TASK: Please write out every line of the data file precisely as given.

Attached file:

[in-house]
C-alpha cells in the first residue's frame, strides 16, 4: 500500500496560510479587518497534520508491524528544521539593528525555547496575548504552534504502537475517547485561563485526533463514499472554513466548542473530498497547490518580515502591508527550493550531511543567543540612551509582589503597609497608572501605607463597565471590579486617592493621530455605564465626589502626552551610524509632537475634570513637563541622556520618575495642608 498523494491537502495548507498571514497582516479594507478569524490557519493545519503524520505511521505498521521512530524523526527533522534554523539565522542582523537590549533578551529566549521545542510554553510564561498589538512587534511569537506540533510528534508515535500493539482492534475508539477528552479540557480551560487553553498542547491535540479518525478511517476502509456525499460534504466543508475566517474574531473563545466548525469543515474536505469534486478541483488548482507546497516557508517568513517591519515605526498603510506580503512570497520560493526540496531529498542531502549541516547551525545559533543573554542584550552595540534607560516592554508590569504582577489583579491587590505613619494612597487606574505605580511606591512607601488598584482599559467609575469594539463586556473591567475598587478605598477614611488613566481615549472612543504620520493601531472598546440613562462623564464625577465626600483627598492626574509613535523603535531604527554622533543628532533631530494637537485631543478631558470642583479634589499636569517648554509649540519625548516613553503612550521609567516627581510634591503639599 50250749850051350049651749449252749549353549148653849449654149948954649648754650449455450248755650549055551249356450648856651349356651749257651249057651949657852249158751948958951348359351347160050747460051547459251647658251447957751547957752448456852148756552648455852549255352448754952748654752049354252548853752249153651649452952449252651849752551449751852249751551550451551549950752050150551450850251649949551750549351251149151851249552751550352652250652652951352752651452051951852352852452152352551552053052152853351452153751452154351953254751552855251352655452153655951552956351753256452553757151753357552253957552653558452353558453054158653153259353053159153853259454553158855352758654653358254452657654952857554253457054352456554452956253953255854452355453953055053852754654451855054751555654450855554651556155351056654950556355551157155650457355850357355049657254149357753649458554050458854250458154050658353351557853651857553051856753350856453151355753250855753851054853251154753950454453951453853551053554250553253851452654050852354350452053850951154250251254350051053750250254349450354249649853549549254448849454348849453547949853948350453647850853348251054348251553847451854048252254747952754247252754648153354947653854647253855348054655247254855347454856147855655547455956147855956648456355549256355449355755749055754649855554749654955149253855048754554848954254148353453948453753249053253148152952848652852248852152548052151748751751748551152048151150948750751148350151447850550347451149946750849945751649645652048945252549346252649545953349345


[in-house]
C-alpha cells in the first residue's frame, strides 16, 4: 500500500496560510479587518497534520508491524528544521539593528525555547496575548504552534504502537475517547485561563485526533463514499472554513466548542473530498497547490518580515502591508527550493550531511543567543540612551509582589503597609497608572501605607463597565471590579486617592493621530455605564465626589502626552551610524509632537475634570513637563541622556520618575495642608 498523494491537502495548507498571514497582516479594507478569524490557519493545519503524520505511521505498521521512530524523526527533522534554523539565522542582523537590549533578551529566549521545542510554553510564561498589538512587534511569537506540533510528534508515535500493539482492534475508539477528552479540557480551560487553553498542547491535540479518525478511517476502509456525499460534504466543508475566517474574531473563545466548525469543515474536505469534486478541483488548482507546497516557508517568513517591519515605526498603510506580503512570497520560493526540496531529498542531502549541516547551525545559533543573554542584550552595540534607560516592554508590569504582577489583579491587590505613619494612597487606574505605580511606591512607601488598584482599559467609575469594539463586556473591567475598587478605598477614611488613566481615549472612543504620520493601531472598546440613562462623564464625577465626600483627598492626574509613535523603535531604527554622533543628532533631530494637537485631543478631558470642583479634589499636569517648554509649540519625548516613553503612550521609567516627581510634591503639599 50250749850051350049651749449252749549353549148653849449654149948954649648754650449455450248755650549055551249356450648856651349356651749257651249057651949657852249158751948958951348359351347160050747460051547459251647658251447957751547957752448456852148756552648455852549255352448754952748654752049354252548853752249153651649452952449252651849752551449751852249751551550451551549950752050150551450850251649949551750549351251149151851249552751550352652250652652951352752651452051951852352852452152352551552053052152853351452153751452154351953254751552855251352655452153655951552956351753256452553757151753357552253957552653558452353558453054158653153259353053159153853259454553158855352758654653358254452657654952857554253457054352456554452956253953255854452355453953055053852754654451855054751555654450855554651556155351056654950556355551157155650457355850357355049657254149357753649458554050458854250458154050658353351557853651857553051856753350856453151355753250855753851054853251154753950454453951453853551053554250553253851452654050852354350452053850951154250251254350051053750250254349450354249649853549549254448849454348849453547949853948350453647850853348251054348251553847451854048252254747952754247252754648153354947653854647253855348054655247254855347454856147855655547455956147855956648456355549256355449355755749055754649855554749654955149253855048754554848954254148353453948453753249053253148152952848652852248852152548052151748751751748551152048151150948750751148350151447850550347451149946750849945751649645652048945252549346252649545953349345